Another way to boost forage inventories is by harvesting annual forages as baleage or silage. These species are often seeded as cover crops, but a good annual forage stand typically requires higher seed rates and some added nutrients. Cereals, peas, and clovers all store well, but growers should avoid harvesting brassicas, turnips, radishes, sunflowers, and other broad-leaved forbs. They are too wet to ferment well and are more prone to spoiling in storage. These complex mixtures are better suited to grazing.

Assess risk and start planning for spring!

Yield potential is an important consideration in a forage production system. The equipment and labour costs per acre barely change between harvesting a low-yielding crop and a high-yielding one. This means that the best way to reduce the cost per tonne of forage is to keep yield potential high.

A fall plant count can provide a baseline to compare to next spring. This is an effective way to assess how much winterkill has occurred. Alfalfa stands thin naturally over time, so only doing spring plant counts doesn’t differentiate between winterkill and thinning during the growing season. See Table 1 for thresholds.

Table 1. Target alfalfa stand plant count.

Age of standHealthy plants
New seeding53+ plants/0.25m2 (20+ plants/ft2)
Year 132-53 plants/0.25m2 (12-20 plants/ft2)
Year 221-32 plants/0.25m2 (8-12 plants/ft2)
Year 3 or older13 plants/0.25m2 (5 plants/ft2)
Where there are ranges, pure stands should be near the high end, while alfalfa/grass mixtures can be at the low end of the range.

Guidelines for alfalfa now say to terminate the crop after a lifetime total of 9 to 12 cuts. Cutting is a stressor and taking more than 12 cuts impacts alfalfa’s ability to fend off insect pests and diseases. Planned termination keeps the crop healthy, yield potential high, and cost per tonne low.

Cutting timing and frequency are not the only stressors that affect overwintering success and yield potential in alfalfa. The disease resistance status of the variety, soil fertility levels, and soil drainage also affect winterkill risk. See the score chart on page 121 of OMAFRA Publication 30: Guide to Forage Production to assess your own fields.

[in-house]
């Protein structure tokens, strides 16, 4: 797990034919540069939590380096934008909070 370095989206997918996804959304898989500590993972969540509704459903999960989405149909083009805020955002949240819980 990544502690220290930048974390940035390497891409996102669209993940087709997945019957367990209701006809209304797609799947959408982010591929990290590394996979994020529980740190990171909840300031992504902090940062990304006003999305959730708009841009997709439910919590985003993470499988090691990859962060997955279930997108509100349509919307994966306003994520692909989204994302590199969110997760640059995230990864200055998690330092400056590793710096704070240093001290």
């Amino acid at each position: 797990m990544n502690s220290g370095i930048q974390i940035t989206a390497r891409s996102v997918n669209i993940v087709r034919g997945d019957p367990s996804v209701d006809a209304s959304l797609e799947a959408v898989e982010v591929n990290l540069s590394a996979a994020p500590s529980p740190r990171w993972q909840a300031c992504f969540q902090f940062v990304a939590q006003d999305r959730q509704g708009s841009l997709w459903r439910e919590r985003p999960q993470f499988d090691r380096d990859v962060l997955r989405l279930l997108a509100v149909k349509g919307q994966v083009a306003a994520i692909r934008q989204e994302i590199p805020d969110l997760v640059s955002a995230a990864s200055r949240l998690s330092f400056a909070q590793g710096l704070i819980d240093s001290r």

Weather Data – August 28 – September 3, 2023

LocationYearHighest Temp (°C)Lowest Temp (°C)Rain (mm)Rain (mm) April 1stGDD 0C April 1stGDD 5C April 1stCHU May 1st
10 YR Norm (11 – 20)27.213.324.7492285020423228
10 YR Avg. (2011-20)26.911.620.4444268518823007
10 YR Avg. (2011-20)26.411.423.2462265918612984
10 YR Avg. (2011-20)26.412.119.8409267918793013
10 YR Avg. (2011-20)25.39.325.2459240516202671
Mount Forest202326.85.29.0392226115272391
10 YR Avg. (2011-20)24.59.532.3478239216152689
10 YR Avg. (2011-20)
10 YR Avg. (2011-20)24.99.417.1453256317782854
10 YR Avg. (2011-20)21.96.420.0406208913882361
10 YR Avg. (2011-20)23.57.316.2439223815142547
Thunder Bay202332.81.95.1271197212942128
10 YR Avg. (2011-20)22.94.818.1402200612922215
Fort Frances202332.14.50.5308214214582338
10 YR Avg. (2011-20)23.05.416.0405213113992364
Report compiled by OMAFRA (Ontario Ministry of Agriculture, Food and Rural Affairs) using Environment Canada data. Data quality is verified but accuracy is not guaranteed. Report supplied for general information purposes only. An expanded report is available at